Turkish director of OPCW receives Nobel Peace Prize

Turkish director of OPCW receives Nobel Peace Prize

Turkish director of OPCW receives Nobel Peace Prize

Ahmet Üzümcü, right, Director General of the Organization for the Prohibition of Chemical Weapons holds the 2013 Nobel Peace Prize in City Hall Oslo Tuesday Dec. 10, 2013. AP Photo

The Turkish director of the organization tasked with ridding the world of chemical weapons picked up the body’s Nobel Peace Prize in a ceremony in Oslo on Dec. 10, while noting that he hoped the prestige would accelerate a global ban on the arms.

“It is my fervent hope that this award will spur on efforts to make the Chemical Weapons Convention a truly universal norm,” said the Organization for the Prohibition of Chemical Weapons (OPCW)’s director general, Ahmet Üzümcü, adding that no weapon “has a monopoly on cruelty or lethality, but chemical weapons have, by any measure, an especially nefarious legacy.”

“You cannot see them. You cannot smell them. And they offer no warning for the unsuspecting,” Üzümcü said as he collected the $1.2 million award in Oslo on behalf of the group. The Hague-based watchdog was thrust from obscurity into the spotlight this year because of its lead role in organizing the destruction of Syria’s chemical weapons. The Norwegian Nobel Committee’s Oct. 11 announcement that the OPCW won the Nobel Peace Prize for its efforts has further elevated its reputation.

The body notably intends to use the monetary award that comes with the prize in the ceremony to establish its own annual honor. “Hopefully in the near future we will be able to do away with a whole category of weapons, chemical weapons,” said the chairman of the Norwegian Nobel Committee, Thorbjoern Jagland. Both Jagland and Üzümcü paid tribute to the late Nelson Mandela, who shared the Nobel Peace Prize with F.W. de Klerk in 1993.

“This is a great honor for me, to be here 20 years after Nelson Mandela,” Üzümcü said before the ceremony. “He was a source of inspiration to all of us, to our generation, and I’m sure to future generations too.”

Norway’s royal couple, King Harald V and Queen Sonja, was among the guests in Oslo’s City Hall, which was decked out with red orchids and berries.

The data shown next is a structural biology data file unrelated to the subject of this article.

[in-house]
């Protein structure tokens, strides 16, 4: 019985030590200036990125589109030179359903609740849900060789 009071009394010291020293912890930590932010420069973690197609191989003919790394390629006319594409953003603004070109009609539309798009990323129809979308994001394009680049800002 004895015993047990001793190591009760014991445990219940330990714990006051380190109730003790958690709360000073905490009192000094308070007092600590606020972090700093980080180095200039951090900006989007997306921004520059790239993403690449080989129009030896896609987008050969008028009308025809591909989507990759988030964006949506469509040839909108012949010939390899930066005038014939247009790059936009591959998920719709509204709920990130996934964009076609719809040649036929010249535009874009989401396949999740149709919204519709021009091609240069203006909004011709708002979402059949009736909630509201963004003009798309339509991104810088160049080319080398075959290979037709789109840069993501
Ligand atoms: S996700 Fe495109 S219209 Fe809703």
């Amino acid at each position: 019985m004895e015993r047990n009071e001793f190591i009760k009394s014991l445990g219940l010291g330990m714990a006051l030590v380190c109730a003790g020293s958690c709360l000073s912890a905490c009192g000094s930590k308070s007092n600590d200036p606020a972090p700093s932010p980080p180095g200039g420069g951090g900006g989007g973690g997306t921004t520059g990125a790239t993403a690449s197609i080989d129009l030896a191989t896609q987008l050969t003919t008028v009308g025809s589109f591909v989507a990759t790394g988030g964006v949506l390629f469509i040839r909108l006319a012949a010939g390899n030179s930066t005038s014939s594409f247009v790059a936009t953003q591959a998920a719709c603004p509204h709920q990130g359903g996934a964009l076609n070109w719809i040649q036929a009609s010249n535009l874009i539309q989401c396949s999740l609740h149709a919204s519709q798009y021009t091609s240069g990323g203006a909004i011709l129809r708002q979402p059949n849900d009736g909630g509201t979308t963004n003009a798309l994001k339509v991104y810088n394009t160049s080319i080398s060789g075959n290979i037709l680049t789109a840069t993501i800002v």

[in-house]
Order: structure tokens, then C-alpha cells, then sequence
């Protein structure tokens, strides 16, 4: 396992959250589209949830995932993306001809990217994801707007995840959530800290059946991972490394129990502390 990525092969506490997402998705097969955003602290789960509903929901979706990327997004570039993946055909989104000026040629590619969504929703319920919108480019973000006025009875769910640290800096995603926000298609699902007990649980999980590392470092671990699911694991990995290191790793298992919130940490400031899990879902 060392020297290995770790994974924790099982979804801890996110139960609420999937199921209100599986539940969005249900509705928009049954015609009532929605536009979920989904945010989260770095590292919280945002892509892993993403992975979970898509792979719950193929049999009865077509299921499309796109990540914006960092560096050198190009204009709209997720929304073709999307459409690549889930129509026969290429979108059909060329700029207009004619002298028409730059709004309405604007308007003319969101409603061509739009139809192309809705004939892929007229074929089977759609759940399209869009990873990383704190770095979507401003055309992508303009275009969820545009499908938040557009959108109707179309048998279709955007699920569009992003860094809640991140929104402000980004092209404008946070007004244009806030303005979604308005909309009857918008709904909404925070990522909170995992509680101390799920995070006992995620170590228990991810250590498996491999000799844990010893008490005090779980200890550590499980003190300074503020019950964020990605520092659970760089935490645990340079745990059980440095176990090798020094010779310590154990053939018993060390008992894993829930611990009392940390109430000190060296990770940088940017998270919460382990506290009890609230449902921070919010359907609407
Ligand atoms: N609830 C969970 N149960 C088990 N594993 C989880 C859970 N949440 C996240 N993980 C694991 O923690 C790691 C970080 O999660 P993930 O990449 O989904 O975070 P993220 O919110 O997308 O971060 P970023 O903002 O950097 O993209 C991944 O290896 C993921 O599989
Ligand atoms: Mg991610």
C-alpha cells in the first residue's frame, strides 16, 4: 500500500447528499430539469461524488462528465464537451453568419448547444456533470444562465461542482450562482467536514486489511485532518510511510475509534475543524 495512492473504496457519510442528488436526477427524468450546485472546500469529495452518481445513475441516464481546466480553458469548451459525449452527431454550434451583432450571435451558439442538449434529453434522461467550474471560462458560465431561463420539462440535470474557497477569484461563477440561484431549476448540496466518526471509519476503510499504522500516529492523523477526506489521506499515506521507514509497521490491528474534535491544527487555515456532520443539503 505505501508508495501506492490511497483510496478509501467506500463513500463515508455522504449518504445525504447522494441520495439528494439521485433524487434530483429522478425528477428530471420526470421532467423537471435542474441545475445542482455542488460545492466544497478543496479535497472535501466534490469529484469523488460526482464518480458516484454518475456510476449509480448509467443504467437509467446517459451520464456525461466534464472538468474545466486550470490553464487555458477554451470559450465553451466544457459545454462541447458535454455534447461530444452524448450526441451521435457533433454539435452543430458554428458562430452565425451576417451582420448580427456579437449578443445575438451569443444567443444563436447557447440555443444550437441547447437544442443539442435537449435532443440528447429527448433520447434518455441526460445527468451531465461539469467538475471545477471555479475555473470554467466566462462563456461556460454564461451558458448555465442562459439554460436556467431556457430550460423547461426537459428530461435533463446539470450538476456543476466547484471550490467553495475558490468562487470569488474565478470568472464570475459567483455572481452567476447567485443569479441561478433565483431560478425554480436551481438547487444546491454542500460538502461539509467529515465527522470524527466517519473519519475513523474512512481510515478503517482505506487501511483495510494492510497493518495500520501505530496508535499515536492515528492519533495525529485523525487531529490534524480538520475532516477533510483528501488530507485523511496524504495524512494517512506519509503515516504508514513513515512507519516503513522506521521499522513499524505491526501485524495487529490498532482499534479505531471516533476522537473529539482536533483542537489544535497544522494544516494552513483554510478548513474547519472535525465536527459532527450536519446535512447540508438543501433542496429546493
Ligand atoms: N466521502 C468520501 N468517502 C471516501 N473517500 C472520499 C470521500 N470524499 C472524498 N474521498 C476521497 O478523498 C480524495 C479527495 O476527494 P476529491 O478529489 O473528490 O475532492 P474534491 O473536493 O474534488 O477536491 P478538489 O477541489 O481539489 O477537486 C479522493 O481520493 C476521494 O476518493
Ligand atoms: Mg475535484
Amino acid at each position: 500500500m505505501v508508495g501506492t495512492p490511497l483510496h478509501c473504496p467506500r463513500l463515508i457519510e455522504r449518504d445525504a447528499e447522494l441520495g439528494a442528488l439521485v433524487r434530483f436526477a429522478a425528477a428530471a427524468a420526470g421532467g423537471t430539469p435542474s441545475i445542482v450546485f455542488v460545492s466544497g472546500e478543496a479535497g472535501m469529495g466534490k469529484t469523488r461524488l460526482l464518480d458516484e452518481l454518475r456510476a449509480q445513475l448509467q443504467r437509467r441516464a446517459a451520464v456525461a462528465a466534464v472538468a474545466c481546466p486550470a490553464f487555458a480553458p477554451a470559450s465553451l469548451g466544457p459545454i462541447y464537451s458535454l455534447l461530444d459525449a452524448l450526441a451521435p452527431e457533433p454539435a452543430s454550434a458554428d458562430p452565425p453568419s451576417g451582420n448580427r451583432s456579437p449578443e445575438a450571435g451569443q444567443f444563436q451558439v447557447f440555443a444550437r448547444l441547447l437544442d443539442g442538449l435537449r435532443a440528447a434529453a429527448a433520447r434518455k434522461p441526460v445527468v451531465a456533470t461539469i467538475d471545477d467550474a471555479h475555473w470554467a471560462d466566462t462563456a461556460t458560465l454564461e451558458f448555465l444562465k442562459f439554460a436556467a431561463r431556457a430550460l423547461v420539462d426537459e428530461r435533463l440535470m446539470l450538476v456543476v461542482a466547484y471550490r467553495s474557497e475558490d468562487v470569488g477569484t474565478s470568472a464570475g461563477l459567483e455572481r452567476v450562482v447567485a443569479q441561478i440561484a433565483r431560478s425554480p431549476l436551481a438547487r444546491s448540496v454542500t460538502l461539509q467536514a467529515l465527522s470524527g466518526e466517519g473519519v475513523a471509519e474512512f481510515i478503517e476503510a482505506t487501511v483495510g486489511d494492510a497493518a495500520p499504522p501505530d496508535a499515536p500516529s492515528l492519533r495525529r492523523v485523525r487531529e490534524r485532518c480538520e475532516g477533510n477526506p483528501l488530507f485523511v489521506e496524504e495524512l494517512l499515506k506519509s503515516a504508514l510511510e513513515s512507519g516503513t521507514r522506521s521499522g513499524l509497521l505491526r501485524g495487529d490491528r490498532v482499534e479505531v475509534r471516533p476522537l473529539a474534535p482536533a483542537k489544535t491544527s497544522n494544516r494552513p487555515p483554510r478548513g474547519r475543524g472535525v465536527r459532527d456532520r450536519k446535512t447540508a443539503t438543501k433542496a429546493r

Members of the Norwegian government were also present, with the notable exception of Prime Minister Erna Solberg, who was attending the memorial ceremony for Mandela in South Africa.

The honor bestowed on the OPCW brings it into an elite group of people and organizations seen as having promoted peace in the world. Since the global ban on producing and storing chemical weapons came into force in 1997, 190 nations have signed up to the Chemical Weapons Convention administered by the OPCW.

More than 80 percent of declared chemical weapons have been destroyed. But, as the OPCW itself underlines, the job is not yet complete. Six states remain outside the convention: Israel and Myanmar have signed the pact but not ratified it, while Angola, Egypt, North Korea and South Sudan have failed to do either.

“I see no reason for any country” not to implement the convention, Üzümcü said. “I sincerely hope [the others] will reconsider and join this Chemical Weapons Convention.”

Among convention members, the United States and Russia have both pledged to scrap their chemical weapons, but failed to meet a 2012 deadline to do so.

The OPCW’s reception of its Nobel Peace Prize comes at a time when it faces its most logistically challenging task ever: destroying chemical weapons from Syria, which became a member in October. Syria’s hasty adherence to the convention averted strikes by U.S.-led forces after a nerve gas attack that killed hundreds on the outskirts of Damascus on Aug. 21.

A roadmap adopted last month by the OPCW to rid Syria of its chemical stockpile says “priority” weapons must be removed from the country by Dec. 31. Before receiving the award, Üzümcü told Agence France-Presse that destruction of the weapons could begin in early 2014.

“We hope that by the end of January, the destruction on the American ship can start,” he said. The Syrian weapons are to be destroyed aboard the U.S. Navy’s MV Cape Ray, a 200-meter cargo ship equipped with two hydrolysis systems.

But Syria’s chemical arms must first be transported through a war zone to the Mediterranean port of Latakia. “Much will depend in fact on the security situation and unfortunately the security situation has deteriorated over the past weeks,” Üzümcü said. “There could be some slight delays but I’m not that worried about delays.”